“Maritime lien is different from maritime Claim. All maritime liens are no doubt maritime Claims but all maritime claims are not maritime liens. Only certain types of maritime claims give rise to the liens. It is well settled that the parties cannot by agreement confer lien status on a claim which is not by nature a lien. An action in rem is brought against the vessel whereas action in personam is against the owner. The lien and the proceeding in rem are Co-relative; where one exists the other can be taken and not otherwise. In the 19th century the Admiralty jurisdiction in England had at times termed certain maritime claim as Maritime lien. Again, there are certain Decisions which purported to circumscribe the liens, in the Law of Admiralty (Second Edition) the authors Grant Gilmore and Charles Black have summarized the history of lien and maritime claim during the course of ’19th and 20th century, on both the sides of the Atlantic. The consensus of opinion is recorded as Follows: The only liens recognized today are those created bv statutes and those historically recognized in maritime law.” (Page 633 lbid)…”.


The ranking of maritime liens, and with respect to other Categories of maritime claims, differs from country to Country. The traditional ranking of maritime liens in the U.K. i s as follows 1:) Special legislative rights 2) Court Costs (e.g. costs of seizure and judicial sale) 3 ) Maritime Liens ( i.e.” traditional” maritime liens): salvage, damage (e g collision)w, ages (masters’ and seamen’s and master’s disbursements 4)). Ship mortgages (registered); 5) Necessaries give statutory rights in rem for bunkers, Repairs, supplies, towage, etc.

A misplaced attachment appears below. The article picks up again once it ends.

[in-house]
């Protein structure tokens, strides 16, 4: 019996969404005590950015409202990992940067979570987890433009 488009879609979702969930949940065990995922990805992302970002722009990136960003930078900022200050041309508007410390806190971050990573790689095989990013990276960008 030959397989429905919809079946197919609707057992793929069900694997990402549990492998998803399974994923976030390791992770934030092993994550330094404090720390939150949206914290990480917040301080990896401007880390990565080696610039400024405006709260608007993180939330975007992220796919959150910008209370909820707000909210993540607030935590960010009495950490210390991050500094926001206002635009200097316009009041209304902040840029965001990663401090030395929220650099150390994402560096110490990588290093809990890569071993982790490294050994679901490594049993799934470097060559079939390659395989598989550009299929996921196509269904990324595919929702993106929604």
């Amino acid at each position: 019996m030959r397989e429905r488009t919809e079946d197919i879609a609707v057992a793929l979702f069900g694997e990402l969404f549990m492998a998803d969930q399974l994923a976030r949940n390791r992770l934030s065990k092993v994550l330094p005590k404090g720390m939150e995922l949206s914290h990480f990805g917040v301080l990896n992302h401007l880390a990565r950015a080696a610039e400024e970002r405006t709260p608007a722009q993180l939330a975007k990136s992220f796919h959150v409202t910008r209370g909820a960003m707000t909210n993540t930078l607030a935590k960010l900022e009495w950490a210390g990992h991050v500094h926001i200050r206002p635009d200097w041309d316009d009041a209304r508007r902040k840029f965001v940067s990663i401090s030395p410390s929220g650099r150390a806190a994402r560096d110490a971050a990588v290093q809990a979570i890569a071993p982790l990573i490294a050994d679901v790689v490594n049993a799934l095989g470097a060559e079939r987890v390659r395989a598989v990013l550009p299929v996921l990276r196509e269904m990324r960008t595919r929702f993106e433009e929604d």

By comparison, the United States has its own original ranking system: 1) Special legislative rights (of governments 2)); court costs 3 ) Preferred maritime liens: a) Wages of master and crew b ) Salvage c ) Maritime torts (e.g. Collision), including personal injury and death, Property damage and cargo tort liens; d ) Longshoremen (individuals, not stevedore company).e) U .S. contract Maritime liens( necessaries) entered in to before the filing Of a U.S. preferred mortgage.


This includes repairs, supply of bunkers, supplies, Stevedores, towage, and contract cargo damage liens and charterer’s liens, etc. 4) Preferred U.S. ship mortgage liens 5) U.S. contract liens (necessaries) arising after the filing of the U.S. preferred ship mortgage 6) Foreign ship mortgage7s) U, S. contract liens (other than necessaries) (e.9. contract cargo damage liens and charterers ‘liens) B) Unregistered mortgage and perfected, non-maritime liens.


In Bangladesh under section 479 of the Ordinance, the seaman’s lien is given priority of all other lien and charges Followed by master’s lien. The ranking with respect to other Categories of maritime claims are not stated in the statutes. However, the position of the UK is followed in Bangladesh With respect to the ranking of other categories of maritime Claims.


In cross-border claims, because of the different systems of Priorities, a court has to take two fundamental decisions. The court must first decide whether or not to recognize a Foreign maritime lien as a maritime lien, despite the fact that a corresponding claim arising within the court’s own Territorial jurisdiction would not constitute a maritime lien. Secondly, if the court decides to recognize the foreign Maritime lien as a maritime lien, it must then decide how to
Rank the underlying claim in the distribution of the judicial Sale proceeds.


Cross-border claims are not uncommon in Bangladesh. However, lawyers while filing admiralty suit and arresting the vessel; rarely rely on the conflict of laws (private International laws) rules. Rather admiralty court Act 2000i s Mostly relied on with regard to determining maritime lien And action in rem for maritime claims. Submission based on the conflict of laws rules as applicable of Bangladesh, in fit cases, would surely enrich the maritime laws and practice And maritime community as a whole.


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NEWSLETTER Volume 1 of 2012